Un To Eu: Don't Backtrack On Climate Goals Amid Energy Pinch

FILE - Nada al-Nashif, then UN Deputy High Commissioner for Human Rights, delivers her statement, during the Human Rights Council special session on  Ethiopia, at the European headquarters of the United Nations in Geneva, Switzerland, Dec. 17, 2021. Al-Nashif, the acting U.N. human rights chief, on Monday, Sept. 12, 2022, in an opening speech to the latest session of the Human Rights Council in Geneva, urged European Union member states to avoid “backtracking” on their efforts to develop renewables and energy-efficiency projects at a time when soaring energy prices have prompted some to ramp up use of and searches for fossil fuels. (Salvatore Di Nolfi/Keystone via AP, File)
FILE - Nada al-Nashif, then UN Deputy High Commissioner for Human Rights, delivers her statement, during the Human Rights Council special session on Ethiopia, at the European headquarters of the United Nations in Geneva, Switzerland, Dec. 17, 2021. Al-Nashif, the acting U.N. human rights chief, on Monday, Sept. 12, 2022, in an opening speech to the latest session of the Human Rights Council in Geneva, urged European Union member states to avoid “backtracking” on their efforts to develop renewables and energy-efficiency projects at a time when soaring energy prices have prompted some to ramp up use of and searches for fossil fuels. (Salvatore Di Nolfi/Keystone via AP, File)

GENEVA (AP) — The acting U.N. human rights chief on Monday urged European Union member states to avoid “backtracking” on their efforts to develop renewables and energy-efficiency projects at a time when soaring energy prices have prompted some to ramp up use of and searches for fossil fuels.

Nada al-Nashif, the acting U.N. high commissioner for human rights, laid out rights concerns about more than 30 countries, regions and territories including Ethiopia, Ukraine, Myanmar and Haiti in an opening speech to the latest session of the Human Rights Council in Geneva.

Beyond expressing concerns about the direct impact of Russia’s war in Ukraine, she noted how the war has dented exports of food and fuel from those two countries - that are major producers of both - forcing EU states, for example, to scramble for more energy sources.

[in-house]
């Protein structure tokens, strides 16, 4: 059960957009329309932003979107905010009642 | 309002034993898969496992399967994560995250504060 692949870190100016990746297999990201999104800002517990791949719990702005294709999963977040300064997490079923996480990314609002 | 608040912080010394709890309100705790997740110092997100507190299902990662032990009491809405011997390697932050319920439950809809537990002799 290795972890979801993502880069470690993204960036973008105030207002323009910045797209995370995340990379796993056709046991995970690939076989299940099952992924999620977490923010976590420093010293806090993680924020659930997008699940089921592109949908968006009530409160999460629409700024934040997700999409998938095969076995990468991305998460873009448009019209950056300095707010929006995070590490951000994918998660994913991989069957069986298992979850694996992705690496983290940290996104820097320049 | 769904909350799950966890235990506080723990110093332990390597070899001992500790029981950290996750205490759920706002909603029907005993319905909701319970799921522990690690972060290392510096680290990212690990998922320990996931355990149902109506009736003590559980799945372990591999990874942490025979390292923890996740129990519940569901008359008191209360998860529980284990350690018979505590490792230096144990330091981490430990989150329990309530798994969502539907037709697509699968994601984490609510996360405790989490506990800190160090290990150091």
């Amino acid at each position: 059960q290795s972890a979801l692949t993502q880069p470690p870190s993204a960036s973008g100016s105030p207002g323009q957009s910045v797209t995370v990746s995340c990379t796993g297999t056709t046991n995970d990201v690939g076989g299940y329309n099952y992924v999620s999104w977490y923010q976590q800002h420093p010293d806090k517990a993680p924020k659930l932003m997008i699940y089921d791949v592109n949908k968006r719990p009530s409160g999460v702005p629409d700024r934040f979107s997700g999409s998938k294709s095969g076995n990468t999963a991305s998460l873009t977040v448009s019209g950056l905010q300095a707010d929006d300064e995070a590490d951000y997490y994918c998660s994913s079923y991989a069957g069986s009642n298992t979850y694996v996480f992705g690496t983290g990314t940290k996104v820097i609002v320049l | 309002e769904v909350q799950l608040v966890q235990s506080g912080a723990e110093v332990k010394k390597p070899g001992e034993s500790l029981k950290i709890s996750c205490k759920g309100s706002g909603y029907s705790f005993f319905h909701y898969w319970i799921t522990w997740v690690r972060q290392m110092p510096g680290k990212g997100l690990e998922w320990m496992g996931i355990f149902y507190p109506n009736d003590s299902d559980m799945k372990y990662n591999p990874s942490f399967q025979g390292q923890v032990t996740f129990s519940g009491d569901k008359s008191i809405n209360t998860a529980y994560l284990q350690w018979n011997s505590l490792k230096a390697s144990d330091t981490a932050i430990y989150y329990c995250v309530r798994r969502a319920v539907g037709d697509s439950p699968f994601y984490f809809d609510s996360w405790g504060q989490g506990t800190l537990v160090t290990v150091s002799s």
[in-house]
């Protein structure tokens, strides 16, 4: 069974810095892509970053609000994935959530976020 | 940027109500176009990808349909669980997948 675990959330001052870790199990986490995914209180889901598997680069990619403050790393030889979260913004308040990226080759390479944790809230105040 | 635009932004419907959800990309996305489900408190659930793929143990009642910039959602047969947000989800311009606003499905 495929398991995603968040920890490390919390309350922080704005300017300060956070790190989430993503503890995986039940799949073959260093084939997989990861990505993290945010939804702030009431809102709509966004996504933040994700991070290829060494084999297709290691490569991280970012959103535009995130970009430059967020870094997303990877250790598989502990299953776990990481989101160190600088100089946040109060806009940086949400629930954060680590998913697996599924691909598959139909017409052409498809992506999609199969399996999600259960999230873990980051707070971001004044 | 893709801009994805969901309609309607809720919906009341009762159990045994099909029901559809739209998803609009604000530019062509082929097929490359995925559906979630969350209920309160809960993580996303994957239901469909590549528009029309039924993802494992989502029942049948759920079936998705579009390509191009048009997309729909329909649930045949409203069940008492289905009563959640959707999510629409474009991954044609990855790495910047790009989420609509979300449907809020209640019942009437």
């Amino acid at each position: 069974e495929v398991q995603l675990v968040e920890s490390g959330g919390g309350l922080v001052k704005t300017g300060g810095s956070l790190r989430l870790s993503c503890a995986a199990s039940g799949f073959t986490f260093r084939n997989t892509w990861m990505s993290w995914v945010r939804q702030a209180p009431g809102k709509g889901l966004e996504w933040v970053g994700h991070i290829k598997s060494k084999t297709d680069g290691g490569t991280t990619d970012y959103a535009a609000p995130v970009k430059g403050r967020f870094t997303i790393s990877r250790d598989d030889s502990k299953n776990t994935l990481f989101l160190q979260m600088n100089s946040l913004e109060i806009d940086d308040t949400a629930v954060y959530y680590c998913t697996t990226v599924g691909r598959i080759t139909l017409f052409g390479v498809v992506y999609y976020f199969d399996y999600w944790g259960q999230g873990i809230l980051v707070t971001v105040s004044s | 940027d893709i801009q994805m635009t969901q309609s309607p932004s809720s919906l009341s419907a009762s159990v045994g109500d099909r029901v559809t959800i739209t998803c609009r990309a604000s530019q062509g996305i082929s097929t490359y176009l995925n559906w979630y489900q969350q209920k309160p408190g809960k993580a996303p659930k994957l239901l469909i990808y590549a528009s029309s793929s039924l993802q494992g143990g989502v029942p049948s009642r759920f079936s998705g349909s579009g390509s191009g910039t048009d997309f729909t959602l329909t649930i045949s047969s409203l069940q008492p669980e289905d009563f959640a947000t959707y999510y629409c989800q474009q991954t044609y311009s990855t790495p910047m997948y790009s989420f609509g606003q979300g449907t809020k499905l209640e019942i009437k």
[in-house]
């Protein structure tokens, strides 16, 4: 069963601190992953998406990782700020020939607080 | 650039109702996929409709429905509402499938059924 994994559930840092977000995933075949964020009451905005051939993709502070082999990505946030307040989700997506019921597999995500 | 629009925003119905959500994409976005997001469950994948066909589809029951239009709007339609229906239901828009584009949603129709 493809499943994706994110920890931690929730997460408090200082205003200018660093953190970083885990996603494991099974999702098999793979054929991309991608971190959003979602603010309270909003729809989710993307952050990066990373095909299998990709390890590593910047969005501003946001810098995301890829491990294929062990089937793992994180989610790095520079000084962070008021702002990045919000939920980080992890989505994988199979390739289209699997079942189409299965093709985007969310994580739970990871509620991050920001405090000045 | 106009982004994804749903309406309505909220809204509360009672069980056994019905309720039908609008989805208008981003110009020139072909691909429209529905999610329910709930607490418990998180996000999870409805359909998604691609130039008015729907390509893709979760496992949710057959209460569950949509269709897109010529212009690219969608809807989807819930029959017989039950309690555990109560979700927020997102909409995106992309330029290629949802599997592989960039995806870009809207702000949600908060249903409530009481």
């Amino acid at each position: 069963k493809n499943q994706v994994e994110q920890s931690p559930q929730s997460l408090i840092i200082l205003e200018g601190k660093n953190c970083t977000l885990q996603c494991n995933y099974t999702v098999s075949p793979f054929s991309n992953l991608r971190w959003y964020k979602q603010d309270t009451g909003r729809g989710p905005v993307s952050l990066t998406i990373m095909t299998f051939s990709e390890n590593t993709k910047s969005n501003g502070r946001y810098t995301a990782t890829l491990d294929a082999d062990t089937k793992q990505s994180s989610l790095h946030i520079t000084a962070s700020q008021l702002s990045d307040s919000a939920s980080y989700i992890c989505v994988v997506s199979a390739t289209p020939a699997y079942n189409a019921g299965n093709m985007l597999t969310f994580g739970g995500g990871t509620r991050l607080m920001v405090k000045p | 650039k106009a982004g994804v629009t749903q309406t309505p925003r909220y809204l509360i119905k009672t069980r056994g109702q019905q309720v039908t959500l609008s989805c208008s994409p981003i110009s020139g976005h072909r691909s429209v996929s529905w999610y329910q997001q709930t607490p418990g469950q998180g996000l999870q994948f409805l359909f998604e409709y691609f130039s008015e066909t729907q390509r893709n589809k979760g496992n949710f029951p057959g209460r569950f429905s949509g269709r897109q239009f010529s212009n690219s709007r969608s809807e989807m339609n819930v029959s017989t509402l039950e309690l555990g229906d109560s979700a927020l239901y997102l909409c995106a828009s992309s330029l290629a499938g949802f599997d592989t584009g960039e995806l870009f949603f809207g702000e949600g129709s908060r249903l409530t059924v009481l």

“In the face of soaring energy prices which threaten to impact the most vulnerable as winter approaches, some EU member states are turning to investments in fossil fuels infrastructure and supplies,” al-Nashif said.

While such an impulse was “understandable,” she warned of the long-term consequences of boosting use of fossil fuels that contribute to global warming and called for faster development of energy-efficiency projects and renewables.

“There is no room for backtracking in the face of the ongoing climate crisis,” she said.

In Germany, the EU’s biggest economy, use of carbon-spewing coal rose as a share of the country’s total electricity production in the first half of 2022 compared with a year earlier. The Dutch government this summer issued permits for a joint gas exploration project with Germany.

EU nations have been looking to tap new sources of natural gas to help them wean themselves off supplies from Russia.

Al-Nashif made only passing reference to a report raising concerns about China’s controversial campaign to fight terrorism and extremism in Western Xinjiang that could at times have amounted to “crimes against humanity” against Uyghurs and other minorities. It was released in the waning minutes of the tenure of former rights chief Michelle Bachelet. Beijing lashed out at the report, calling it part of a plot by Western nations to block China’s rise.

Al-Nashif has held the temporary post since the term of former Chilean President Bachelet expired on Aug. 31. Her successor — Austrian diplomat and U.N. veteran Volker Türk -- takes over the job in coming days.

The four-week autumn session at the council, which brings together 47 U.N. member states, is expected to take up “country situations” in many places including Afghanistan, Congo, Myanmar, Ukraine and Venezuela.